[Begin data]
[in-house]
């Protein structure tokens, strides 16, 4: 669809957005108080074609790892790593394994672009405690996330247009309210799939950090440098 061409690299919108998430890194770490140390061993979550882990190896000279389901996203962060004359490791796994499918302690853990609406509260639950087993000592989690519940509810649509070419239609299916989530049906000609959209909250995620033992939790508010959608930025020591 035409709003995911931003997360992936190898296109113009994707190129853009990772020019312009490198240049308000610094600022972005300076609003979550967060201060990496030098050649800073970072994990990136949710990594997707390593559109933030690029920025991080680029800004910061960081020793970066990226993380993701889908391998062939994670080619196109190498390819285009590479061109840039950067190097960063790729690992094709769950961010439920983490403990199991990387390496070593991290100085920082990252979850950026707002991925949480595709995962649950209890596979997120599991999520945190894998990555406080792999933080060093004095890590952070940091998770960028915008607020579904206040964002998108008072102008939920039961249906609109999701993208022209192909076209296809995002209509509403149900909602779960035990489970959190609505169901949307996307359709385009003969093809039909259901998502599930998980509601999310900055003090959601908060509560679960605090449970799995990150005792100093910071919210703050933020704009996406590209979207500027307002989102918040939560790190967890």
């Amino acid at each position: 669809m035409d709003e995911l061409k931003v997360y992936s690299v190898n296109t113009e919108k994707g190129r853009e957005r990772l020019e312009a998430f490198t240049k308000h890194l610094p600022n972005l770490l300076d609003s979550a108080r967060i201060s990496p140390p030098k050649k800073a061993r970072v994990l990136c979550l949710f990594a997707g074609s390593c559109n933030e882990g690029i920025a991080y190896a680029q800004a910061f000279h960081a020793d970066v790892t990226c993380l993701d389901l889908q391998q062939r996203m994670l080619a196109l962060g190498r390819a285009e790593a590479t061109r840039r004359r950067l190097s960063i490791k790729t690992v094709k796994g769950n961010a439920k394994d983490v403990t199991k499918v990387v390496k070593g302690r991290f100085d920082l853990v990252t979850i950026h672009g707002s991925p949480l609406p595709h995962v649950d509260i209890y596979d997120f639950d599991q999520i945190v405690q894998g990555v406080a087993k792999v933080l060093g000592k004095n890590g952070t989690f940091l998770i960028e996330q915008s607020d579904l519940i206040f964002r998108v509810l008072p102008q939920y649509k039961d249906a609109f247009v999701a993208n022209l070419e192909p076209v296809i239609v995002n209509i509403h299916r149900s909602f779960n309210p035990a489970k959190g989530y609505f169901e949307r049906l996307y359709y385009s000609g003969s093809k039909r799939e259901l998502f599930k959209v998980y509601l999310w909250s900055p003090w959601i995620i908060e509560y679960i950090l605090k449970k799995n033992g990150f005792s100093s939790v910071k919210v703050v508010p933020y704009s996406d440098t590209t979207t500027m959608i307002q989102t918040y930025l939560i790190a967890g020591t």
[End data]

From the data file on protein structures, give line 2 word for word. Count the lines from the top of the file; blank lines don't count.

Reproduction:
């Protein structure tokens, strides 16, 4: 669809957005108080074609790892790593394994672009405690996330247009309210799939950090440098 061409690299919108998430890194770490140390061993979550882990190896000279389901996203962060004359490791796994499918302690853990609406509260639950087993000592989690519940509810649509070419239609299916989530049906000609959209909250995620033992939790508010959608930025020591 035409709003995911931003997360992936190898296109113009994707190129853009990772020019312009490198240049308000610094600022972005300076609003979550967060201060990496030098050649800073970072994990990136949710990594997707390593559109933030690029920025991080680029800004910061960081020793970066990226993380993701889908391998062939994670080619196109190498390819285009590479061109840039950067190097960063790729690992094709769950961010439920983490403990199991990387390496070593991290100085920082990252979850950026707002991925949480595709995962649950209890596979997120599991999520945190894998990555406080792999933080060093004095890590952070940091998770960028915008607020579904206040964002998108008072102008939920039961249906609109999701993208022209192909076209296809995002209509509403149900909602779960035990489970959190609505169901949307996307359709385009003969093809039909259901998502599930998980509601999310900055003090959601908060509560679960605090449970799995990150005792100093910071919210703050933020704009996406590209979207500027307002989102918040939560790190967890």